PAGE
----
Western Carolina University – Sexual Assault Survivor Finds Therapy While Writing Novels

Maddie O’Shine was around 9 when she was first sexually assaulted and 11 when it finally ended. Her post-traumatic stress disorder continues to this day.

Now 19 and a freshman at Western Carolina University, O’Shine, a pseudonym, wrote a modern fantasy, “Reverie,” which examines sexual assault through the eyes of a teenager – O’Shine is a woman – set in 2047 a fictional country. She started the book at 16 and finished it last fall. “I have been writing since I was 11 years old. It was actually the coping mechanism that I developed from my childhood sexual assault. It went from a coping mechanism, where I jumped into worlds that had nothing to do with our world, to an art form that fascinates me and that I want to pursue as a career, ”he said. she declared.

In addition to sexual assault, the book talks about homophobia – O’Shine is pansexual – but does not describe traumatic events. “I know firsthand how horrible reading can be,” she said. “But the subjects come from experiences in my own life.”

The book, which O’Shine has self-published and is available at Amazon, follows Matthew, an 18-year-old boy who was kidnapped at 15 by a sex trafficking ring and held captive for two years before escaping. O’Shine wanted to show how he comes to terms with what he’s been through, how he deals with his PTSD, “which never goes away completely,” she said, and how he begins to grow and recover from his experience. “The idea is that he can’t heal on his own, but no one else can do it for him,” she says.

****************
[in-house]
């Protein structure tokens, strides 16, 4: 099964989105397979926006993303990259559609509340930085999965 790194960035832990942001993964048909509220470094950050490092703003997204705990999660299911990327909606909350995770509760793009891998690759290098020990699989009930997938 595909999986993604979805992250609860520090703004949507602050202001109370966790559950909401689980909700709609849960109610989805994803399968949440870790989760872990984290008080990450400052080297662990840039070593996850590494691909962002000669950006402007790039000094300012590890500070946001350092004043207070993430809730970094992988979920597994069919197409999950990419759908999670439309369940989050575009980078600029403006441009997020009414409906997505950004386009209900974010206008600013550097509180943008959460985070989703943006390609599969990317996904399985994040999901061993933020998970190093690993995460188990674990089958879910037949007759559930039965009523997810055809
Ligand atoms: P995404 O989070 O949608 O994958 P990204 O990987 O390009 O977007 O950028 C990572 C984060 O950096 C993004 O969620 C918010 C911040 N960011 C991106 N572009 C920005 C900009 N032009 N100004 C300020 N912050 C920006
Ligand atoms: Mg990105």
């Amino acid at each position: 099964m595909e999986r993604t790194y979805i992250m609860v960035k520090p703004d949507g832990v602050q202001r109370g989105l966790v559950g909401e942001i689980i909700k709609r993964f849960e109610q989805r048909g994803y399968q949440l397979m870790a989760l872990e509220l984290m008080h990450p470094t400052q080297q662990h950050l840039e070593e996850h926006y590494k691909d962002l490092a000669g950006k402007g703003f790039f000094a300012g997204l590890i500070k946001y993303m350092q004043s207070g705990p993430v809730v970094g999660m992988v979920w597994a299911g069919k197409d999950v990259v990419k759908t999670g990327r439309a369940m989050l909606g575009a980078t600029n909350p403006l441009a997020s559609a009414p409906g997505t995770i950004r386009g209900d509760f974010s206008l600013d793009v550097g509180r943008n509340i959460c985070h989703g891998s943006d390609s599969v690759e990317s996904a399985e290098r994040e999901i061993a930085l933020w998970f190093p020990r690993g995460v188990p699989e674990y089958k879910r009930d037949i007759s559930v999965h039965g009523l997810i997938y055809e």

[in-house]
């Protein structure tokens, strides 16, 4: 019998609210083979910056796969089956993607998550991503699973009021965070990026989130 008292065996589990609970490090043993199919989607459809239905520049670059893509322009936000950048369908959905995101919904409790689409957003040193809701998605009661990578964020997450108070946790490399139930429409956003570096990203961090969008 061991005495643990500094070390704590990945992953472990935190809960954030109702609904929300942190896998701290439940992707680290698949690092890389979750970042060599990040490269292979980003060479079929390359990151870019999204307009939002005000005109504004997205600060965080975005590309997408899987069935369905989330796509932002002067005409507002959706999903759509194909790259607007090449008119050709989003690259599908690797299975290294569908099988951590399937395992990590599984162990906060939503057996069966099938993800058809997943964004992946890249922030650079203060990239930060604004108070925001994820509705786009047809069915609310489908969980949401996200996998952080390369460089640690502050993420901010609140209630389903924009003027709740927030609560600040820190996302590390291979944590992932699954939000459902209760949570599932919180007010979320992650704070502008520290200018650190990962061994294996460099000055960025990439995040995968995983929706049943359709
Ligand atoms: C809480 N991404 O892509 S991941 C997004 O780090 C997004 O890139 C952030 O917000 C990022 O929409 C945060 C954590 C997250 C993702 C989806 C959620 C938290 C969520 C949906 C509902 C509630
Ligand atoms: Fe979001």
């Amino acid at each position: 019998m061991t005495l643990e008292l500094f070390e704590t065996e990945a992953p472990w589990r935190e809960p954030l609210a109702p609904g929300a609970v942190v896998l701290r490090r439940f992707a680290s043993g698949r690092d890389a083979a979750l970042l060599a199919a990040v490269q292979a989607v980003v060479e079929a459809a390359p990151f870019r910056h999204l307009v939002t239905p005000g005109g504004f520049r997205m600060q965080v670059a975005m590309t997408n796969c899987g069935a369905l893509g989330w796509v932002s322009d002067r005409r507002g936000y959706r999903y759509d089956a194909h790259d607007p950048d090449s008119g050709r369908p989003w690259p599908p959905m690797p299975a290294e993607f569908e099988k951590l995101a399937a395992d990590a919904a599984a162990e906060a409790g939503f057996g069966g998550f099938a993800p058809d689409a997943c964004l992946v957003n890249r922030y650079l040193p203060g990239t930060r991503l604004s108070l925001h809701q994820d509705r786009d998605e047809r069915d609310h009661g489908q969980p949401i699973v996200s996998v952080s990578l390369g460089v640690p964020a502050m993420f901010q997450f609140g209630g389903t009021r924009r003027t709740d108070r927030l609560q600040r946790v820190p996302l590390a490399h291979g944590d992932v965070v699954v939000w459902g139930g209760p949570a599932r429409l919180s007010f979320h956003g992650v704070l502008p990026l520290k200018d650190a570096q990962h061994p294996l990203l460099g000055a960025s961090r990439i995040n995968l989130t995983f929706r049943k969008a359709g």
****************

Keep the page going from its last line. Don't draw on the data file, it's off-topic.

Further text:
Why would a man lead instead of a woman? “I wanted ‘Reverie’ to be something that most people could relate to. The majority of sexual assault survivors are women. I wanted them to read “Reverie” but not compete with this sexually assaulted female character. I didn’t want them to say, “Well my PTSD isn’t as bad as his, so I have to pretend. If it’s a male character, I think they would have an easier time connecting.

Although the book is considered modern fantasy, there are also elements of magic that aid in its healing. “It’s because I wanted the magic of nature to correlate with its growth, there is growth in nature and recovery in nature. It’s a big chunk of symbolism, ”she said.

Writing the book helped O’Shine cope with her own trauma, she said, and the numbers prove it. While in therapy as a teenager, O’Shine was tested for PTSD, with a scale of 1 to 80. “Anything over 40 is severe post-traumatic stress disorder. At 16, I scored a 72. I took it last year, about two years after I started “Reverie”, and I scored a 57. It’s a big leap. ”

O’Shine, from Raleigh, is majoring in hospitality and tourism, a shift this semester from psychology, and a minor in creative writing. “My intention was to become a PTSD therapist, but I have a lot more passion for travel. I want to work for Disney because my best memories, the happiest times of my life are at Disney and I want to help other people make it happen, get that happiness. ”

April being Sexual Assault Awareness Month, O’Shine said she experienced a few moments that panicked her, proof to her that PTSD was still near. “Some boys from TikTok had declared April 24 national rape day and declared it a day for committing acts of rape and assault. Obviously it is horrible and it has terrified a lot of women in the United States, ”she said.

But she also believes in healing trauma and hopes her book will help others. She wants other victims of sexual assault to know that things are improving. “There is always a way to recover and it’s not the end of the world. Your life is not over because of what you have been through, ”she said.

In fact, O’Shine is working on a second book on sexual assault called “Rarely Lie Actions”. It will also be self-published and should be available in August, also through Amazon. Learn more about her journey on Instagram at @ maddie.oshine.

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